For more than 12 years, we have been using a small eight-plate for guided growth, which we attach with one screw above and one below the growth plate to be treated. This is how we slow growth on one side. This allows the axis to be guided during further growth as the opposite side of the joint without the eight-plate continues to grow. Thus, the malposition grows “straight” as the leg continues to grow. In the case of significant leg length discrepancies, we can temporarily or permanently slow one or more growth plates on the longer side.

In 2022, we performed 252 such operations. The impact of this kind of guided growth is tremendous, as imminent joint wear can be prevented effectively with very little effort. The limitations after the operation are minimal for the patients, who are mostly adolescents. The patient will have to avoid exercise for two to a maximum of four weeks.

Behandlungsverlauf Wachstumslenkung X-Beine
Course of treatment with minimally invasive guided growth surgery using eight-plates in patients with knock knees

Change of staff in Paediatric Orthopaedics

Dr. med. Rafael Velasco und Dr. med. univ. Hannes Manner
Former department Head Dr. med. Rafael Velasco has handed over the reins to Dr. med. univ. Hannes Manner.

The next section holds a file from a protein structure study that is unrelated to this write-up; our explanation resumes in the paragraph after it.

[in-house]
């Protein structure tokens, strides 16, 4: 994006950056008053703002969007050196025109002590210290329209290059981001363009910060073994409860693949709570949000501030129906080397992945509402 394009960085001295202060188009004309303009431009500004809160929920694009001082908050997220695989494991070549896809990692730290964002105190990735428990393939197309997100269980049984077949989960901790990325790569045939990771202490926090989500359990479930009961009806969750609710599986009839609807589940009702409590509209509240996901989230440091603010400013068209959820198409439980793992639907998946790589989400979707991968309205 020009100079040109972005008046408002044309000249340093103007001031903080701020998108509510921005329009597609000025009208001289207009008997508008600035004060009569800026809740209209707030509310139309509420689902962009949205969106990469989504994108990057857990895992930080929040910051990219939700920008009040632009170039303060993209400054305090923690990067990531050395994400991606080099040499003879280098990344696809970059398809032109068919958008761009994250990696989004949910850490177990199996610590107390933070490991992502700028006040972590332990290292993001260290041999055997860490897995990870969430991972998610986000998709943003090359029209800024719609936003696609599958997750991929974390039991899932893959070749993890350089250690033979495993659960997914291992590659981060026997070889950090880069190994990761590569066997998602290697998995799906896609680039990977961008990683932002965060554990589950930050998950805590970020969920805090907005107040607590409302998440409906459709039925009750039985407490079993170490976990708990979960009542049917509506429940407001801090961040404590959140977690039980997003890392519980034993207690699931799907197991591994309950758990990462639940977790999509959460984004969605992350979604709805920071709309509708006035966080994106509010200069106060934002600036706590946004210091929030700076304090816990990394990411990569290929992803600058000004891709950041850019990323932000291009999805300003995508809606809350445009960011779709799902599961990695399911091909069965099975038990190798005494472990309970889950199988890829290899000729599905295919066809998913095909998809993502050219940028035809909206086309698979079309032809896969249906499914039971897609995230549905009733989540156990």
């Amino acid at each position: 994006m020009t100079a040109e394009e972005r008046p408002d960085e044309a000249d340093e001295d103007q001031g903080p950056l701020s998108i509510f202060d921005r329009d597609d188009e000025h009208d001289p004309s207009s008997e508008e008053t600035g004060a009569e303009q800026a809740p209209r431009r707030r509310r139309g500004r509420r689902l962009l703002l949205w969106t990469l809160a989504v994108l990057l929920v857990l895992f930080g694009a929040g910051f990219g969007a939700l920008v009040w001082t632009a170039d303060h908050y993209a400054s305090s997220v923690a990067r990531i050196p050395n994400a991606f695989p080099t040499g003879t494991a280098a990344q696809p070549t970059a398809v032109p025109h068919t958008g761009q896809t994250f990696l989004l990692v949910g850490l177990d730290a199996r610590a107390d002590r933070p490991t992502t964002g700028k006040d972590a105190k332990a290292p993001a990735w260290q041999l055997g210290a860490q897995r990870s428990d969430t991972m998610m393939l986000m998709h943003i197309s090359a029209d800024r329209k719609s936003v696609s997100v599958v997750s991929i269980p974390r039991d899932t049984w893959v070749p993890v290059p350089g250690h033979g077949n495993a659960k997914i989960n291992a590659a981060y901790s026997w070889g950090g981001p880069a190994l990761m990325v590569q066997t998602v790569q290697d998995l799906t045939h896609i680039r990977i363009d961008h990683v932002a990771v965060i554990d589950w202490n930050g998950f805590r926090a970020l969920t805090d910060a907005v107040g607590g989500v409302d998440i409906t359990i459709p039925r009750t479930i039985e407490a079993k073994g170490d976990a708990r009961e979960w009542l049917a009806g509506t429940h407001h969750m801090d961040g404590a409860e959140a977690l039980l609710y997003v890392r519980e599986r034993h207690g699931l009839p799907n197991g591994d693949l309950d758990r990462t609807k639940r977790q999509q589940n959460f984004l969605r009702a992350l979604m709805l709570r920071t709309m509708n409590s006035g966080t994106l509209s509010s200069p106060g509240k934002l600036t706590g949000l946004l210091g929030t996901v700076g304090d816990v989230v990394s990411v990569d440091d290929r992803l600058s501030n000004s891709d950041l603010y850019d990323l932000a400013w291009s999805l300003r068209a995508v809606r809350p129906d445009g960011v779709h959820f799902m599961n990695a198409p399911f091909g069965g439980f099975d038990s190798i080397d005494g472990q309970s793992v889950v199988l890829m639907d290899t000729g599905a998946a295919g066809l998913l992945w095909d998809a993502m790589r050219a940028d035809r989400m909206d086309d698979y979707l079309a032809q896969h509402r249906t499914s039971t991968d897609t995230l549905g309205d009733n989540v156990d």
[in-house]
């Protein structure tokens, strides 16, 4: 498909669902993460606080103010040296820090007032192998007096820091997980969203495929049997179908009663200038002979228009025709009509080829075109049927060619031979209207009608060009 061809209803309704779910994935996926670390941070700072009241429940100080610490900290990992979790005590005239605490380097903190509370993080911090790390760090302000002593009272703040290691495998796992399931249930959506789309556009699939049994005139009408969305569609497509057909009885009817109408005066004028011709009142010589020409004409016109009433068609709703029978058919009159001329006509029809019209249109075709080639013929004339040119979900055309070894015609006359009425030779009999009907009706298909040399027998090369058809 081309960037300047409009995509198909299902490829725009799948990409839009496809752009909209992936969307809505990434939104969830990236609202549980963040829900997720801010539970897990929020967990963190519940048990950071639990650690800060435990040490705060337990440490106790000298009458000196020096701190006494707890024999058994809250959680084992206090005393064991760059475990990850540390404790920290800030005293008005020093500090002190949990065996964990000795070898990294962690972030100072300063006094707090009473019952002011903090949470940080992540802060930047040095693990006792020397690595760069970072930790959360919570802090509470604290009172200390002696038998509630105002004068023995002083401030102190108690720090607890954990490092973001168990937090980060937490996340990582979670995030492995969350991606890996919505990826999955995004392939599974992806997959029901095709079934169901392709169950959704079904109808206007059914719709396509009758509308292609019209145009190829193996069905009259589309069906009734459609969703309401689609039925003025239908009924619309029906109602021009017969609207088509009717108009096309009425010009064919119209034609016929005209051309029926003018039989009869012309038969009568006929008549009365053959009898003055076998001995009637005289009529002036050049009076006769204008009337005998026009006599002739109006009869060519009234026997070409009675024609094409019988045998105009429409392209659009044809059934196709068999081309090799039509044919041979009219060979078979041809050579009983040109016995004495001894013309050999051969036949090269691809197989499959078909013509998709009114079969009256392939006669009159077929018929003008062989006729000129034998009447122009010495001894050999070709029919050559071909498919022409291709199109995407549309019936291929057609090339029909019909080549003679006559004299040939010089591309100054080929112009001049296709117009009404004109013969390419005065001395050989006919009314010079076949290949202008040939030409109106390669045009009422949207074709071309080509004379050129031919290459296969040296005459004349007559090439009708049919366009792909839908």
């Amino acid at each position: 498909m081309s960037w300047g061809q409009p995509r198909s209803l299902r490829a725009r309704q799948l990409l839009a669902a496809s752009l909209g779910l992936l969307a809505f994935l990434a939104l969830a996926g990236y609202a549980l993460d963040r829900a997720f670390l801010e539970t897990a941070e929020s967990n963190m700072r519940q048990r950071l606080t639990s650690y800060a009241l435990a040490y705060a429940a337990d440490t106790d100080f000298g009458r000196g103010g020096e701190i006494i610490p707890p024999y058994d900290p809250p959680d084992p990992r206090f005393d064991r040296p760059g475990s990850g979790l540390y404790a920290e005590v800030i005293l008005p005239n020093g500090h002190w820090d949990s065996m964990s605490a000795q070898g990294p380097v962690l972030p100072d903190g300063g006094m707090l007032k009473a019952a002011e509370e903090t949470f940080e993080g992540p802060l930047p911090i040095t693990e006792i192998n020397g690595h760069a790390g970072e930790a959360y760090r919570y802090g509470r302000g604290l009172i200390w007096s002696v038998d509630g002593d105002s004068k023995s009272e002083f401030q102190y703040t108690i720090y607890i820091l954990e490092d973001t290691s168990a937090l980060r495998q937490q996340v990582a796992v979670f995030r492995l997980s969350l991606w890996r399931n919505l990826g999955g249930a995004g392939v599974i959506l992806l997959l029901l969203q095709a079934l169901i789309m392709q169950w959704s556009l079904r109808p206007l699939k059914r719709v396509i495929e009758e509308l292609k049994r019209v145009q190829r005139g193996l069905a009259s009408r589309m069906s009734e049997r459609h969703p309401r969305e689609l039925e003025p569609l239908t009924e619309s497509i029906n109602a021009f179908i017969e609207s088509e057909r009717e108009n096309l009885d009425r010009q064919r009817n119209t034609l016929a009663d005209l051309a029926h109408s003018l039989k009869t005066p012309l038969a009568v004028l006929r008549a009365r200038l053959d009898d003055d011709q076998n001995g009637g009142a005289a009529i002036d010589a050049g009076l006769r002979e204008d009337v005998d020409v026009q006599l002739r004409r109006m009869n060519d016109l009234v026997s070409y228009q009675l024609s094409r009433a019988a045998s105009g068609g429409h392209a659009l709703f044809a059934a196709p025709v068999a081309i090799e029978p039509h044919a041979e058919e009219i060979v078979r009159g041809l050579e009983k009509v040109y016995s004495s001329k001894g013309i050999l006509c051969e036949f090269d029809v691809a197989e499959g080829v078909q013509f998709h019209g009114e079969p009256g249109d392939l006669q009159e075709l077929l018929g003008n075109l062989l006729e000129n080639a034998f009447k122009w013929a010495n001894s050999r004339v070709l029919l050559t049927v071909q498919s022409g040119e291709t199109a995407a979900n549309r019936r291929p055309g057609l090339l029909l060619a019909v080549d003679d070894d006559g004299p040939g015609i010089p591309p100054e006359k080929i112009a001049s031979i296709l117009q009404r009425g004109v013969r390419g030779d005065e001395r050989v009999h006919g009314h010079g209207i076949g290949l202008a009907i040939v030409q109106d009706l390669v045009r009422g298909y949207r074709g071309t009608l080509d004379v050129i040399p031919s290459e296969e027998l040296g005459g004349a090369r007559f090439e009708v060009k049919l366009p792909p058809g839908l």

Dr. med. univ. Hannes Manner took over as the new Head of Paediatric Orthopaedics in July 2022. Since 2006, he has served as a senior consultant and from 2020 as Deputy Head of the department. In recent years, he has taken on increasing responsibility for organisational tasks in Paediatric Orthopaedics. We are pleased to have found in him a competent successor to Dr. med. Rafael Velasco.

Dr. med. Rafael Velasco will continue to support the clinic as a senior consultant. We sincerely thank him for his tireless efforts in growing our prestigious department over the last 20 years.

Sharing and exchanging knowledge

We have a long history of sharing our expertise and exchanging ideas with colleagues.

In keeping with this tradition, we again held the training on “Paediatric Orthopaedics for Practice” in 2022. We have been putting on this training with “Kinderärzte Schweiz”, the professional association for paediatricians in Switzerland, for over 10 years. It gives paediatricians the opportunity to receive further training on paediatric orthopaedic issues relevant to their daily practice and learn crucial orthopaedic examination techniques. This year’s course focused on the knee in children.

Dr. med. Reinhard Graf erläuterte die Hüftsonografie
Univ. Prof. Prim. Dr. med. Reinhard Graf spoke about his hip ultrasound technique.

The diagnosis and treatment of hip dysplasia and hip luxation in newborns were the topics of the “Advanced and Refresher Course on DDH and Infant Hip Ultrasonography”. Univ. Prof. Prim. Dr. med. Reinhard Graf, who developed the hip ultrasound procedure almost 30 years ago, together with Dr Beat Dubs, Medical Director of the Glattpark Sonography Institute, and the specialists from our Paediatric Orthopaedics department, shared valuable expertise with the participants in lectures, case discussions and practical exercises.